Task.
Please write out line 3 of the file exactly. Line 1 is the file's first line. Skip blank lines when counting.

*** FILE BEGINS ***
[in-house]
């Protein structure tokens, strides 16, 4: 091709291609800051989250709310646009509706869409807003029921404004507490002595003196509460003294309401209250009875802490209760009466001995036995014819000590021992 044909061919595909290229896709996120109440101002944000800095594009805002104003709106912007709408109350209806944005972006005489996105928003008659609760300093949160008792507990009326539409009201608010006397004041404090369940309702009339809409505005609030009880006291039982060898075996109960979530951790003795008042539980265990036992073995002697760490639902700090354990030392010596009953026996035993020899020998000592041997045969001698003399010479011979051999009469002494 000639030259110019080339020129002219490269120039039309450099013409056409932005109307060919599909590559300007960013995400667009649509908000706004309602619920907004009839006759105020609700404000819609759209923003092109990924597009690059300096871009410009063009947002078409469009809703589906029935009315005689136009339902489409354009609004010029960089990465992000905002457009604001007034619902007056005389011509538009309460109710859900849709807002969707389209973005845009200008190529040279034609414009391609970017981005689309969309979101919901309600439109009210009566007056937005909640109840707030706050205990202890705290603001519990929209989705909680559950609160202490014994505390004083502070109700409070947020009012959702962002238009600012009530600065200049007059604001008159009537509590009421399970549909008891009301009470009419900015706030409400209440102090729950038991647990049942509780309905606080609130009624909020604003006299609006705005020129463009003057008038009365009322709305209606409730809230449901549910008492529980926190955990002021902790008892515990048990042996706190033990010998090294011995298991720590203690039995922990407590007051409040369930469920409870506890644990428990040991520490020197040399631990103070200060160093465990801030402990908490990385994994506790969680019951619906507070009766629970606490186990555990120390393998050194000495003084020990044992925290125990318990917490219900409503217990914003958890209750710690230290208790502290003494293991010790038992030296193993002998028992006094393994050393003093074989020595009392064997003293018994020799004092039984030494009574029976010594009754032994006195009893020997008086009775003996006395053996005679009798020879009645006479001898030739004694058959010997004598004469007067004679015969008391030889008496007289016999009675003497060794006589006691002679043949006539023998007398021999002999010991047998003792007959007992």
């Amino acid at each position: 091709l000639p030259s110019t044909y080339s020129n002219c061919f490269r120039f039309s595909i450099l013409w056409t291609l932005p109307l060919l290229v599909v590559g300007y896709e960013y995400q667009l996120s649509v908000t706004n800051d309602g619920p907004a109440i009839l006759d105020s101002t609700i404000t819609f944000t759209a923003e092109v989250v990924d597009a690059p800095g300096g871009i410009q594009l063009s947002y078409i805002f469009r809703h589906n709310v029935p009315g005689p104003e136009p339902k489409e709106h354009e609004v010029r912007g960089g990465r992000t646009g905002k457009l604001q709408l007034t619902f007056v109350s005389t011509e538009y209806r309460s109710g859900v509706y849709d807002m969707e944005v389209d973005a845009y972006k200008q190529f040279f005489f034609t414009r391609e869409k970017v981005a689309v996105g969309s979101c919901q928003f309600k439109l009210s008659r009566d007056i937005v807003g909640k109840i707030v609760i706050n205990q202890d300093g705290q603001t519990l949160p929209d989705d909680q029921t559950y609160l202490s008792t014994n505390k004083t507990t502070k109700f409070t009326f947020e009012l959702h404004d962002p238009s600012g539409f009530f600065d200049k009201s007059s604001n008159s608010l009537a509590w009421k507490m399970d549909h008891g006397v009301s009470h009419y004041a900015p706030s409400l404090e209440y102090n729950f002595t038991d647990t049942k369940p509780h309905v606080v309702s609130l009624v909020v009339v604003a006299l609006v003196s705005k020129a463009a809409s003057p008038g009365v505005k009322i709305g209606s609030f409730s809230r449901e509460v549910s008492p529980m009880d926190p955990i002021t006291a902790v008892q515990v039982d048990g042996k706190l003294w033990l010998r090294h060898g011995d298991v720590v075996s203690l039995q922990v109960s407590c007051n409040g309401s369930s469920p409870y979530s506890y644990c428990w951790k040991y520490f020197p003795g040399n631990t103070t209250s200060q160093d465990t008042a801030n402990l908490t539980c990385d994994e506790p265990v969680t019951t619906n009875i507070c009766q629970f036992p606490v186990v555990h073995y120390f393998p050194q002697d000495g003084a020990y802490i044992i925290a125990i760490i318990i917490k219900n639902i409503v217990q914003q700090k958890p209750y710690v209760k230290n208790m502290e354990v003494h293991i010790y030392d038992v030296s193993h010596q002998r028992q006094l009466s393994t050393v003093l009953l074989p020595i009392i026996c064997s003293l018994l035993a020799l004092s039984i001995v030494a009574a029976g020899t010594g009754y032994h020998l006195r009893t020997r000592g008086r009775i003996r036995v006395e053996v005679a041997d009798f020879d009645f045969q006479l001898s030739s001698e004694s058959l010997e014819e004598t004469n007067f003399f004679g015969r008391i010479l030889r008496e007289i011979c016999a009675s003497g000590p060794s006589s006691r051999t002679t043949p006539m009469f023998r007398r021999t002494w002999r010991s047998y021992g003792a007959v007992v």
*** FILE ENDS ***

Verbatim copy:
């Amino acid at each position: 091709l000639p030259s110019t044909y080339s020129n002219c061919f490269r120039f039309s595909i450099l013409w056409t291609l932005p109307l060919l290229v599909v590559g300007y896709e960013y995400q667009l996120s649509v908000t706004n800051d309602g619920p907004a109440i009839l006759d105020s101002t609700i404000t819609f944000t759209a923003e092109v989250v990924d597009a690059p800095g300096g871009i410009q594009l063009s947002y078409i805002f469009r809703h589906n709310v029935p009315g005689p104003e136009p339902k489409e709106h354009e609004v010029r912007g960089g990465r992000t646009g905002k457009l604001q709408l007034t619902f007056v109350s005389t011509e538009y209806r309460s109710g859900v509706y849709d807002m969707e944005v389209d973005a845009y972006k200008q190529f040279f005489f034609t414009r391609e869409k970017v981005a689309v996105g969309s979101c919901q928003f309600k439109l009210s008659r009566d007056i937005v807003g909640k109840i707030v609760i706050n205990q202890d300093g705290q603001t519990l949160p929209d989705d909680q029921t559950y609160l202490s008792t014994n505390k004083t507990t502070k109700f409070t009326f947020e009012l959702h404004d962002p238009s600012g539409f009530f600065d200049k009201s007059s604001n008159s608010l009537a509590w009421k507490m399970d549909h008891g006397v009301s009470h009419y004041a900015p706030s409400l404090e209440y102090n729950f002595t038991d647990t049942k369940p509780h309905v606080v309702s609130l009624v909020v009339v604003a006299l609006v003196s705005k020129a463009a809409s003057p008038g009365v505005k009322i709305g209606s609030f409730s809230r449901e509460v549910s008492p529980m009880d926190p955990i002021t006291a902790v008892q515990v039982d048990g042996k706190l003294w033990l010998r090294h060898g011995d298991v720590v075996s203690l039995q922990v109960s407590c007051n409040g309401s369930s469920p409870y979530s506890y644990c428990w951790k040991y520490f020197p003795g040399n631990t103070t209250s200060q160093d465990t008042a801030n402990l908490t539980c990385d994994e506790p265990v969680t019951t619906n009875i507070c009766q629970f036992p606490v186990v555990h073995y120390f393998p050194q002697d000495g003084a020990y802490i044992i925290a125990i760490i318990i917490k219900n639902i409503v217990q914003q700090k958890p209750y710690v209760k230290n208790m502290e354990v003494h293991i010790y030392d038992v030296s193993h010596q002998r028992q006094l009466s393994t050393v003093l009953l074989p020595i009392i026996c064997s003293l018994l035993a020799l004092s039984i001995v030494a009574a029976g020899t010594g009754y032994h020998l006195r009893t020997r000592g008086r009775i003996r036995v006395e053996v005679a041997d009798f020879d009645f045969q006479l001898s030739s001698e004694s058959l010997e014819e004598t004469n007067f003399f004679g015969r008391i010479l030889r008496e007289i011979c016999a009675s003497g000590p060794s006589s006691r051999t002679t043949p006539m009469f023998r007398r021999t002494w002999r010991s047998y021992g003792a007959v007992v």